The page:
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Pew: 63 Percent Of Illegal Immigrants In U.S. For More Than 10 Years

A Pew Hispanic Center study released today finds that two-thirds of undocumented immigrants in the United States have lived in the country for more than 10 years. The study also found that 46 percent of undocumented immigrants had minor children.

In its press release, Pew says this research is important because it comes on the heels of a hot debate on immigration during the Republican presidential debates.

Newt Gingrich, who has shot up in polls and become the frontrunner in the nomination race, made waves with his views on the issue during the Nov. 22 debate.

"If you've been here 25 years and you got three kids and two grandkids, you've been paying taxes and obeying the law, you belong to a local church, I don't think we're going to separate you from your family, uproot you forcefully and kick you out," Gingrich said.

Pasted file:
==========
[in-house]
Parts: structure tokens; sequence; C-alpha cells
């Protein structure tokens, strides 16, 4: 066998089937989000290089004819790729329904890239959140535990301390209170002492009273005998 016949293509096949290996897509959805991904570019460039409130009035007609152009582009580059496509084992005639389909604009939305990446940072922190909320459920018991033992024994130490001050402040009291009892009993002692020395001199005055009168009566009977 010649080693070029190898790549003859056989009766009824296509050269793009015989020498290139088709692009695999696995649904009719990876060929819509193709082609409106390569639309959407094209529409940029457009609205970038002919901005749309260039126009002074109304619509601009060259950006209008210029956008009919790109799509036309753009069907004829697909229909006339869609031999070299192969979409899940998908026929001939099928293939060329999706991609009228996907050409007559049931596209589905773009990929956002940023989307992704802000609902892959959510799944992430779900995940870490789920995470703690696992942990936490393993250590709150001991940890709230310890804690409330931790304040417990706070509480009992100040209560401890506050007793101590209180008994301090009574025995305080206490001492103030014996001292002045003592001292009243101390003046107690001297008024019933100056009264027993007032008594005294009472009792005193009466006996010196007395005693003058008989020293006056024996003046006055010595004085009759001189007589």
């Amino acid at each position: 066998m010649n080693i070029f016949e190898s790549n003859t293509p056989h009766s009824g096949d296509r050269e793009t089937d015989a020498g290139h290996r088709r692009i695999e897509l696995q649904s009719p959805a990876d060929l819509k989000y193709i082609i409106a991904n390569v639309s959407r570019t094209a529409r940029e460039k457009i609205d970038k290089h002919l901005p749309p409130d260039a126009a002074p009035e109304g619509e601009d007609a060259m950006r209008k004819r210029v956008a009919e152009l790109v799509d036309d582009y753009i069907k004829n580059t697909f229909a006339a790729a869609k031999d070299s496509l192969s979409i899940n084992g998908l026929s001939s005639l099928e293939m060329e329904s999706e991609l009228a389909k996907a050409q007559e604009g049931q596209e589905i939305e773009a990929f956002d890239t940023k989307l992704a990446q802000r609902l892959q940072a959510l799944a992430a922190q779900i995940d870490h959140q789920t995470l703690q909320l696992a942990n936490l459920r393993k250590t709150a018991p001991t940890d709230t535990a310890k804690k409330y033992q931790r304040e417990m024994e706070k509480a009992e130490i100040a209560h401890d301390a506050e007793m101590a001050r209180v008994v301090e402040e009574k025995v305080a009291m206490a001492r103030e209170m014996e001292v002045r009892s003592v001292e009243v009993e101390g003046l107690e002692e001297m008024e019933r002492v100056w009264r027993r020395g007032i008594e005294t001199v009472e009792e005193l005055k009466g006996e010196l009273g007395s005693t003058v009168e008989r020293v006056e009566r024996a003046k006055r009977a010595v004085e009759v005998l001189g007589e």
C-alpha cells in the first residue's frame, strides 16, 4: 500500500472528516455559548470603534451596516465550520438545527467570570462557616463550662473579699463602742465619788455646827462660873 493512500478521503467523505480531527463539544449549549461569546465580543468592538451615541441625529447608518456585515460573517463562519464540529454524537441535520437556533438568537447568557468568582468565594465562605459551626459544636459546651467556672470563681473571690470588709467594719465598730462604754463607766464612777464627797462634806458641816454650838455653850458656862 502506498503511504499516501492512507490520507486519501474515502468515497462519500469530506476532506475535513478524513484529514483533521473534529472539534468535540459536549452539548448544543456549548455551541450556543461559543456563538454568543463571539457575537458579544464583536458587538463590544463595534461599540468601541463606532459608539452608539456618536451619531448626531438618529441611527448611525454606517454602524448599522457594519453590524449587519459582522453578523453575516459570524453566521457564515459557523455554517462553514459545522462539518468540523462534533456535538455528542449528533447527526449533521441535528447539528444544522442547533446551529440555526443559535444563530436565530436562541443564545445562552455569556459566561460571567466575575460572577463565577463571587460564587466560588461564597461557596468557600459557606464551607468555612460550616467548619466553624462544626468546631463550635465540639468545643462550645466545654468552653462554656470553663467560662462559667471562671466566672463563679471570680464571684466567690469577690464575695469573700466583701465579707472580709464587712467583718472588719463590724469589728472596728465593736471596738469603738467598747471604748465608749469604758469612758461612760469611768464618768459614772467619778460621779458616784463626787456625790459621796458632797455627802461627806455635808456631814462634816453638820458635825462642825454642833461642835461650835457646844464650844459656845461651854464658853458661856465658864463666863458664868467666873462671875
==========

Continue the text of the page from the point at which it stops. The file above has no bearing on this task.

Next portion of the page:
That's what this Pew study is trying to put numbers to. Here are more of Pew's findings:

-- "The rising share of unauthorized immigrants who have been in the U.S. for a long duration reflects the fact that the sharpest growth in this population occurred during the late 1990s and early 2000s—and that the inflow has slowed down significantly in recent years."

-- "35% of unauthorized adult immigrants have resided in the U.S. for 15 years or more; 28% for 10 to 14 years; 22% for 5 to 9 years; and 15% for less than five years."

-- A lot like the general U.S. population, nearly four in 10 undocumented immigrants attend religious services "weekly or more."

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Eyder Peralta
Eyder Peralta is NPR's East Africa correspondent based in Nairobi, Kenya.